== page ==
There was good turn-out and lively discussion at Thursday’s discussion group about Flannery O’Connor’s short story Revelation. Several people have requested copies of Fr. Smith’s remarks. The remarks are below and the program used on Thursday can be found here.
Among the many things which Grace Church and St Charles share are the common readings for the Eucharist. The passage we have just heard from Genesis was read last Sunday and contains a sentence which may cause us to stop and ponder its meaning. Adam and Eve are told not to eat of the fruit of the knowledge of Good and Evil yet is it not essential to know “what is good and what is bad”? Indeed, isn’t that what makes us moral beings? Flannery O’Connor’s writings are addressed to people who think that eating the fruit of that tree was the right choice.
Now you are involved in a scientific experiment tonight. My next observation is taken from my friend Msgr. Fernando Ferrarese. I told him that I was going to quote him around now and he is waiting to see if his ears are burning. When we were in the seminary, he said that “The real Copernican revolution was not replacing the earth with the sun at the center of the universe but rather replacing God with Man”. His ears may not be burning now but I hope that yours are. Let us to stop for a moment. It does not mean that people ceased to believe in God but that the divine would be judged by the human. God’s relevance to situations and life in general would be determined by our own will and concerns. This is revealed most clearly in our understanding of freedom. Until the Enlightenment freedom came before decisions. The freest persons were the ones best formed and with the greatest ability to master and control themselves. This essentially meant accepting God’s plan and will. To a great degree the freest human is one who cannot even imagine straying from God. Look at your own lives. There are I am sure sins that you cannot even imagine and would require a research grant from the Ford foundation to commit. You are simply not tempted to do them. Is this a lack, are you less or more free in this area than in one which causes constant temptations?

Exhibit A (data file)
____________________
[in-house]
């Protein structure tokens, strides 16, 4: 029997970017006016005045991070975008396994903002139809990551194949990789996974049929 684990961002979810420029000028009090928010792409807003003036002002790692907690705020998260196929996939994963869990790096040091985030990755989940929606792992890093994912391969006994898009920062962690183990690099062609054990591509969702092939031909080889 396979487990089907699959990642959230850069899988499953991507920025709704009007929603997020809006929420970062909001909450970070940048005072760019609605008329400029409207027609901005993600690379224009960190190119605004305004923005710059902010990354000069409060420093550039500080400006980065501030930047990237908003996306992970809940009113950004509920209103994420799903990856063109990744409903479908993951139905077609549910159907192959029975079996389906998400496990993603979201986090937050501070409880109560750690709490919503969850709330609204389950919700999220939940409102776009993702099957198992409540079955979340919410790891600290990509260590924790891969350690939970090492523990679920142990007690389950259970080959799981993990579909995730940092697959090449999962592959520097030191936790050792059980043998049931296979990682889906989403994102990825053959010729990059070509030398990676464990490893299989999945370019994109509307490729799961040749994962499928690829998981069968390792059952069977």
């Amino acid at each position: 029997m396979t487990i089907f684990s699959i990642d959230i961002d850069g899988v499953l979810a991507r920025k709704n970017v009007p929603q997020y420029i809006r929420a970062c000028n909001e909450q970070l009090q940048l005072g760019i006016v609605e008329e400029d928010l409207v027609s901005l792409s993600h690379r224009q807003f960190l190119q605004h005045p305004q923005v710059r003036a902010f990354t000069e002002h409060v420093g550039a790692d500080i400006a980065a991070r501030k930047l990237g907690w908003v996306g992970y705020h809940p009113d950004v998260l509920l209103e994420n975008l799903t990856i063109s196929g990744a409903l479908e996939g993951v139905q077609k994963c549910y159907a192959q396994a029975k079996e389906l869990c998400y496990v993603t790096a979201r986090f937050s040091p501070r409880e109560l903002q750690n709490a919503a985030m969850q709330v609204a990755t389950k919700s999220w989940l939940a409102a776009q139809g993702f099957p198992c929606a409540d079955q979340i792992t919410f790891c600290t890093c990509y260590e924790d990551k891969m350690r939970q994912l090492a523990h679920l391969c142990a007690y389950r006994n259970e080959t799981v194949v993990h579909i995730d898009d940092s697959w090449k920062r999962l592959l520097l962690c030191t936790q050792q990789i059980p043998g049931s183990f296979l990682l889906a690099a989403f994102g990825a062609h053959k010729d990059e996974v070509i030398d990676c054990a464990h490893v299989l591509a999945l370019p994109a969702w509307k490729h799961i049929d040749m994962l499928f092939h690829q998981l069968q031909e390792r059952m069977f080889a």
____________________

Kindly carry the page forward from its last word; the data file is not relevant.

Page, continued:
Flannery O’Connor’s only earned degree was in Social Science. She understood the great benefits of the Enlightenment and the modern world but also what it took from us. That is why her writings are complicated. Note Mary Grace in “Revelation”: is reading from “Human Development”. which she then flings at Mrs. Turpin. O’Connor’s writings can strike us as so different and indeed weird because she is telling us that unless we put God back in the center of our lives and world, we will continue to plunge into chaos. The fight that the world puts up gives her story its edge and reveals the violence that holds it together. She knew that her modern and sophisticated readers did not live the same world as she did and that reaching them would be difficult. She famously and perceptively stated: “For the almost-blind you draw large and startling figures, to the hard of hearing you shout.”
I hope that we are neither but to help us get into her world I have suggested a few scripture passages which may be found in the program. None of them are quoted directly in Revelation but I think they will help connect O’Connor’s vision to our daily reality.
So, it is fitting that I close with scripture as well. The story with which we began today is often called the creation and fall of Adam and Eve but it is even more about the creation and fall of the perfect community. They begin in a palatial garden but because of their disobedience they end in a wilderness. The garden lies behind O’Connor’s vision, the wilderness, alas, is the world we have in front of us.